Tempus Renatus Farm

Tempus Renatus Horses: Lusitanos



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About the Lusitano

Taken from Interagro Lusitanos Website


The attached is a résumé of a long history that unfolds itself over a period of more than four thousand years. Knowing it will avoid the repetition of many past mistakes. There is nothing to innovate on a several thousand-year-old race, but a lot to preserve. The race alone by itself, if properly bred will take care of its own evolution.

Cavalry's introduction as a war weapon in the Iberic Peninsula - which is modern-day Spain and Portugal or Iberia - dates back to the second millennium BC - much older than all that was recorded by historians of the rest of the Ancient World on this subject. There is no evidence of the use of mounted horses in Antiquity, the iconography of Egypt and Babylon showing only chariots and carts.

The domesticated horse existed in Iberia even before the Neolithic period. Archeological findings, such as the tomb of ancient warriors in the South of the Peninsula, prove that cavalry battles happened during the Bronze Age and that infantrymen carried halberds - a weapon used to dismount the enemy in open combat.

In the invasion of Spain during II BC the Carthaginians suffered heavy losses inflicted by the Iberian Cavalry. Hannibal's father, Hamilcar, died in this campaign. When the former departed from Spain to invade Italy he took with him some 12,000 horses. The description of the Punic Wars by Strabo is full of references to the eximious Lusitanian riders, who could easily climb escarpments where no other mounted armies would dare to try. Hasdrubal, Hannibal's brother, took Iberian horses with him from Spain to Carthage. Polybius and Livy, both tell us how the Iberian Horses were terrible opponents for the Roman Legions during the wars that lasted for more than 200 years. "…the Romans never excelled in the use of their cavalry always surpassed by the Iberians," explains Dr Jose Monteiro in his book O Cavalo Lusitano: "The combat tactics and riding style of the Peninsula (gineta) were learned and adopted by the Romans and a Lusitanian named Caius Apuleius Diocles became very famous as a horseman in the III century AD being honored with a statue in the Fields of Mars in Rome."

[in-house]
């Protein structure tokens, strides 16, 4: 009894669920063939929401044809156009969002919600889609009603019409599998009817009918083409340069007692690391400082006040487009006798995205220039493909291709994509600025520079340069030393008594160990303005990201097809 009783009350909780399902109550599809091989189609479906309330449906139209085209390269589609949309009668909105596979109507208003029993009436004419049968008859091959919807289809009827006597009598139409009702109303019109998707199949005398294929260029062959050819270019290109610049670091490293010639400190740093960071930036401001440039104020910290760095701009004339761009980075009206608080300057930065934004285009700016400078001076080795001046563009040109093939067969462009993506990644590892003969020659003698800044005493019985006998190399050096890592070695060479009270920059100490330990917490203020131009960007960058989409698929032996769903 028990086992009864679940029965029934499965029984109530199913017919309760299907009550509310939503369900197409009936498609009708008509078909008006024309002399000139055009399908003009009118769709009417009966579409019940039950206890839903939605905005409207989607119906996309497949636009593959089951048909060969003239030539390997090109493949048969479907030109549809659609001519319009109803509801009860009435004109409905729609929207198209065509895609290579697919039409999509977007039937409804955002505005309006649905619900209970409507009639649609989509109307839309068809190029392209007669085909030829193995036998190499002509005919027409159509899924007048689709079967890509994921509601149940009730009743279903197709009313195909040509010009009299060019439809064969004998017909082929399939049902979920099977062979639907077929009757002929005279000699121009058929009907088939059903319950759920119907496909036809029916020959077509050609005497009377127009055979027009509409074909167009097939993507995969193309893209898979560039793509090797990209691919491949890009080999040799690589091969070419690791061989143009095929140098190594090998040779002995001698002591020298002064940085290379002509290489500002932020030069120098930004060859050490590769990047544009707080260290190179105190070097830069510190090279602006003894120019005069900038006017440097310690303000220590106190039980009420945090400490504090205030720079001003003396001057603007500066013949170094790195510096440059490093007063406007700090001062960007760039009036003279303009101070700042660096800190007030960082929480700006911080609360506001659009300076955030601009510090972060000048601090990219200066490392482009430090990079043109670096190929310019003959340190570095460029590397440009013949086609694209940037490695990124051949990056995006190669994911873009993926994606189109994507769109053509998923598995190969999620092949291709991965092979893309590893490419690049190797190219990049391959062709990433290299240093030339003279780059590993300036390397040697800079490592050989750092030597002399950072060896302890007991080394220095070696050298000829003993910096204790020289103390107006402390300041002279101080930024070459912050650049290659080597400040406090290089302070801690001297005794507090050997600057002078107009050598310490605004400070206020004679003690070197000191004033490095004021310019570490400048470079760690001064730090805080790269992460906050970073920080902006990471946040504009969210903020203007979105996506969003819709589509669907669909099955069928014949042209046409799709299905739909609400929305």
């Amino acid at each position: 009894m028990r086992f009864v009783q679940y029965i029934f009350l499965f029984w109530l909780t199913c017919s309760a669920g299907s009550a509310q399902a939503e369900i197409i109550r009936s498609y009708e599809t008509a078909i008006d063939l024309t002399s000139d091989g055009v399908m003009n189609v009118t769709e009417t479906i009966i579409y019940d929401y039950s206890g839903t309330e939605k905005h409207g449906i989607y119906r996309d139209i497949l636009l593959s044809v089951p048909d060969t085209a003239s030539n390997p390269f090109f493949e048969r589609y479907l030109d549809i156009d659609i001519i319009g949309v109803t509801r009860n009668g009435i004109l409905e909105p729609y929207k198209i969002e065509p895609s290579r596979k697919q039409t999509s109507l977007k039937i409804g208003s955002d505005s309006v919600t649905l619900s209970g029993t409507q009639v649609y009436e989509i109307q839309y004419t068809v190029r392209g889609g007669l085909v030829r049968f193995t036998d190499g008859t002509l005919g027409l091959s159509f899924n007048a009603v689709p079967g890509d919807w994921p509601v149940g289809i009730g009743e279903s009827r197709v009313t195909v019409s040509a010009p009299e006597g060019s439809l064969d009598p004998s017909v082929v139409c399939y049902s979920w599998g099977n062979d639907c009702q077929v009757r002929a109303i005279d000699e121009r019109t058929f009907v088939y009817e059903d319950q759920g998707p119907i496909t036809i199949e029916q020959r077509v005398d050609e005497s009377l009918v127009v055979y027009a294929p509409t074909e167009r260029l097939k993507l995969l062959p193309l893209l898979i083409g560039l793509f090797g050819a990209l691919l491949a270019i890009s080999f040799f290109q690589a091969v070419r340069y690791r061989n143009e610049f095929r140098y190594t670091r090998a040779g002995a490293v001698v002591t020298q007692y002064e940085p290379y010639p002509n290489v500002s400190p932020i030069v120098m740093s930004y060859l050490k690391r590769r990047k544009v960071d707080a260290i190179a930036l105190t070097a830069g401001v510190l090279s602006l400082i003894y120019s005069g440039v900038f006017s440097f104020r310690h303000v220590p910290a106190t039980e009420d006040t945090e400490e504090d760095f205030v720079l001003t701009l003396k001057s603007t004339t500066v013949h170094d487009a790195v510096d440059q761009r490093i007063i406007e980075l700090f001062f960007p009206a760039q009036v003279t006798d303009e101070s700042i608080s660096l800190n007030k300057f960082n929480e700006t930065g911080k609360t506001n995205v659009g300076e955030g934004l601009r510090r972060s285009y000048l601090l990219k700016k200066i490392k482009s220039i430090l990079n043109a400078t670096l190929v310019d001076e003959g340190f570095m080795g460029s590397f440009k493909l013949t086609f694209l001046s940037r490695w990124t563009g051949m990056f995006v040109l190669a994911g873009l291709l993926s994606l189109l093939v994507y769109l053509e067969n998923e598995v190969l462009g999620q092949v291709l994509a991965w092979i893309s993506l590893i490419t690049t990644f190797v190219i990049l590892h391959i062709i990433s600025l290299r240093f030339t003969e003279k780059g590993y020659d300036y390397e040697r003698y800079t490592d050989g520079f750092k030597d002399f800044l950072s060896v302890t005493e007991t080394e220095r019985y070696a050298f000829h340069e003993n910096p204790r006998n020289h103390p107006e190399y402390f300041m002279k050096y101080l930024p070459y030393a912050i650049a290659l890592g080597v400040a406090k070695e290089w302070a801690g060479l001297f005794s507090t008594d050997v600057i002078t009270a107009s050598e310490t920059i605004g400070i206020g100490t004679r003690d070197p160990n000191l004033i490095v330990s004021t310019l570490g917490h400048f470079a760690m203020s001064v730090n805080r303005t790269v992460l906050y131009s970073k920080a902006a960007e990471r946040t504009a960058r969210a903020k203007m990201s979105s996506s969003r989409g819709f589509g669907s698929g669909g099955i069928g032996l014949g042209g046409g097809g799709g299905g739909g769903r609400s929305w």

According to Dr. Ruy d'Andrade, a writer and the 'father' of the Andrade lineage, the equestrian statues of Balbo, Caligula - mounted on Incitatus - and later Marcus Aurelius - who was born in Spain - are clear evidence of the widespread use of Iberian horses by the Romans. The Barbarians who invaded Iberia in 409 AD did not suppress the Roman civilization they found in place and horse breeding continued as before. Isidore wrote in the "Laudes Hispanie" that the Iberian Horses were the best in the world. During the long period of Moorish domination lasting from 711 to 1492 AD, foreign blood was introduced with the horses brought in from North Africa. However, because the Berber and the Iberian are very closely related, this wave of foreign blood was easily absorbed without impact upon the indigenous homogenous racial type of the Peninsula. We know by the numerous testimonies of that period that the Iberian horse fascinated the invaders who were a horse loving people like the Iberians. It is also clear that not only did the breeding of the Iberian Horse continue to prosper but more than that, many excellent animals were then exported to Africa and the Middle East.

The Middle Ages was also a period of prestige for the Iberian Horse and they were used during the Crusades by many famous warriors such as Richard the Lionheart (1119 AD). During the XVII and XVIII centuries it was necessary to breed a stronger bigger horse, capable of carrying man in armor. From 1700 onwards with the improvement of the roads in Europe came the rapid development of carriages and carts as a preferred way of transportation.

The differentiation between the Lusitano and the Spanish horses began in the XVII century as explained by Jose Tello Barradas. "Among the many factors that caused the differences that exist today between the Lusitanian and the Andalusian races, I believe that the most important one was the introduction and absolute preponderance of the bullfighting on foot in Spain at the beginning of the XVIII century…" In the XIX century the development of Postal Services, the improvement of the roads and finally the railroads brought the relative decline of the saddle horse. The process was accelerated in the XX century, particularly during World War I (1914/18) with the increased use of the automobile and the disastrous introduction of Arabian and Thoroughbred bloods in the military services and breeding programs. "The Iberian Horses, even in the Peninsula itself, were the victims of these fashion trends from which only a handful of traditional and wise breeders escaped unscathed," wrote Dr. Ruy d'Andrade.